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Consumer warning: Beware of counterfeit checks

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Glendale man thought he was OK when he got a cashier's check but got scammed (Source: KTVK) Glendale man thought he was OK when he got a cashier's check but got scammed (Source: KTVK)
Phil Kaplan was in the middle of a scam while trying to sell household items (Source: KTVK) Phil Kaplan was in the middle of a scam while trying to sell household items (Source: KTVK)

A Glendale man tried to make a little extra money selling some used household items and found himself in the middle of a scam.

3 On Your Side has warned against this scam before and the reason why there are so many victims is because of the check itself. It looks so real, and your bank doesn't do much to tell you it's not.

Phil Kaplan is trying to update his home. 

“We re-did our den here, with a new set of tables and new leather couches, very nice stuff,” Kaplan said. “The home's 18 years old, need to do a little upgrading or modernization, or whatever you want to call it.”

Along with some new furniture, and updating the kitchen, Kaplan also purchased a new dining room set.

“We're real pleased with this; they made us a real good deal on the table, the eight chairs, and the two pieces there,” Kaplan said. 

With the new dining room set in place, Kaplan took pictures of the old one and put an ad on Craigslist to sell it, along with a hutch.
The asking price he said was $500, and it wasn't long before he had an interested buyer.

“I received a text message, the buyer says, 'I will pay you the $500 you are asking for the set but I'm out of town, and I'll send you a cashier's check,'” Kaplan said.

Kaplan agreed but says he was somewhat surprised when he received that cashier's check for more than three times the amount he was asking for his furniture

“I received a cashier's check, but not for $500 but for $1,850 so I text back to the buyer ‘why did you send me a check for $1,850?’” Kaplan said.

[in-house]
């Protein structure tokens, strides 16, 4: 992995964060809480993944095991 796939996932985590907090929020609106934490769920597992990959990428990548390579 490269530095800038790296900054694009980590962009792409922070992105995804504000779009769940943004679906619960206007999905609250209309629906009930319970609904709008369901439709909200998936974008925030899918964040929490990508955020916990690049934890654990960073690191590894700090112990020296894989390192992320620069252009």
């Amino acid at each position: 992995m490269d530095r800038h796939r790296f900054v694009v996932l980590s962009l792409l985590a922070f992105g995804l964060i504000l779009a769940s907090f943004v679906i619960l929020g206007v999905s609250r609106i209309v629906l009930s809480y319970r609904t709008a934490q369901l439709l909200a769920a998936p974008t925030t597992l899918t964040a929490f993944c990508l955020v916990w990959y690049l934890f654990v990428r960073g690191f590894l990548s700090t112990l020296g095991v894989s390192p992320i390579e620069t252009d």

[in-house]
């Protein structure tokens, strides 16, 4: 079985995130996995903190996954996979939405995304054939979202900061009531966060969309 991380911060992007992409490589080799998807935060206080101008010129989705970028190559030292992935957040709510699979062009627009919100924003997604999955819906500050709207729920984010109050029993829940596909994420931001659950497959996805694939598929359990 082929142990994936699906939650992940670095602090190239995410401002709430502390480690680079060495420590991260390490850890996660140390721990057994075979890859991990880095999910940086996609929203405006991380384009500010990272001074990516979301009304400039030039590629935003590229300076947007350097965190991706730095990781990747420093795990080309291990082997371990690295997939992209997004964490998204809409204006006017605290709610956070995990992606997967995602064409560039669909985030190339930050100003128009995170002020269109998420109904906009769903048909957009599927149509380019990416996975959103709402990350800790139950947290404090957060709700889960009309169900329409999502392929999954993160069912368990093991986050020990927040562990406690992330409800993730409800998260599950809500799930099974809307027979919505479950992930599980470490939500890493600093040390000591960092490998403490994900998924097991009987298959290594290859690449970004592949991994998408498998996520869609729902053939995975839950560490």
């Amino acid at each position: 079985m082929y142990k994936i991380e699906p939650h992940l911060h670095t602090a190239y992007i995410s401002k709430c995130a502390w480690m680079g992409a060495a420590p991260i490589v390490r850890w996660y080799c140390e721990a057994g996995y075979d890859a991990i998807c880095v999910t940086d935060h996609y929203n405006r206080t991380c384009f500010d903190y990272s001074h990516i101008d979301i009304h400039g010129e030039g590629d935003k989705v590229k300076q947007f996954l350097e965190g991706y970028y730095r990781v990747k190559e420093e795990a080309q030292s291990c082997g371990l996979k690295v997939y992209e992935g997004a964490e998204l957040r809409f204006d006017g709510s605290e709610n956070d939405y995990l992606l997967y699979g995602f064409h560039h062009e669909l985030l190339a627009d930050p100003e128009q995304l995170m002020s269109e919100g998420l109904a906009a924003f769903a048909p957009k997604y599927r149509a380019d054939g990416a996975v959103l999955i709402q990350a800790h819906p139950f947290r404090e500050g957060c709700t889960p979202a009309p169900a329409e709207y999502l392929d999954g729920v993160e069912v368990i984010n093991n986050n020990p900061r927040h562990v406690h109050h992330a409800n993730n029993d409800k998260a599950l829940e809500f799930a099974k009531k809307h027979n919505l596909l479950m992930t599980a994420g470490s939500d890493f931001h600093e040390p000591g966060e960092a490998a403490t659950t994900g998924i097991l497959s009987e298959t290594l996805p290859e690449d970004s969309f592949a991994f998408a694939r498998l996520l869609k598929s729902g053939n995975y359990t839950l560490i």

And the answer he got seemed believable.
“This will cover the cost of the movers because the movers have to take your furniture and send it out of town,” Kaplan said the buyer told him.

Although Kaplan was suspicious, he went to his bank and deposited the check and before taking out any of that money to "pay” the movers as the scammer requested, he wanted to make sure the check was good, so he waited to get the 'OK' from his bank. 

“I called the bank's 800 number first to verify that the check had cleared, specifically asked, 'Has this check cleared?' The answer was unequivocal 'yes,'” Kaplan said. 

And to be extra cautious, Kaplan says he went to his bank branch and once again he was told the check cleared.
However, the buyer who wanted that dining room set changed his mind and demanded his money back.
Kaplan agreed, wired the money back and then, he got bad news.

“One week later, I received notification from the bank that the check was a forgery and that they were deducting the full $1,850 from my account,” Kaplan said.

That's when Kaplan realized he was the victim of one of the longest running scams around.  But, he blames his bank, after all, the bank told him a couple of times the check had cleared, putting Kaplan at ease.

“If they said that it didn't clear, then OK, it's on me but they said that it had cleared, I think it's on them," Kaplan said.
We contacted Kaplan's bank which told us they would look into the matter. In the meantime, Kaplan says his bank needs to examine their policy to ensure this doesn't happen to someone else.

“I wouldn't have entered into this whole process if they hadn't assured me the check had cleared they had some ownership,” Kaplan said.

There's nothing wrong with trying to sell something online.  But you should try to meet the buyer in person and never accept a check, particularly if it's for more than you're asking.

Copyright 2016 KTVK (KPHO Broadcasting Corporation). All rights reserved.

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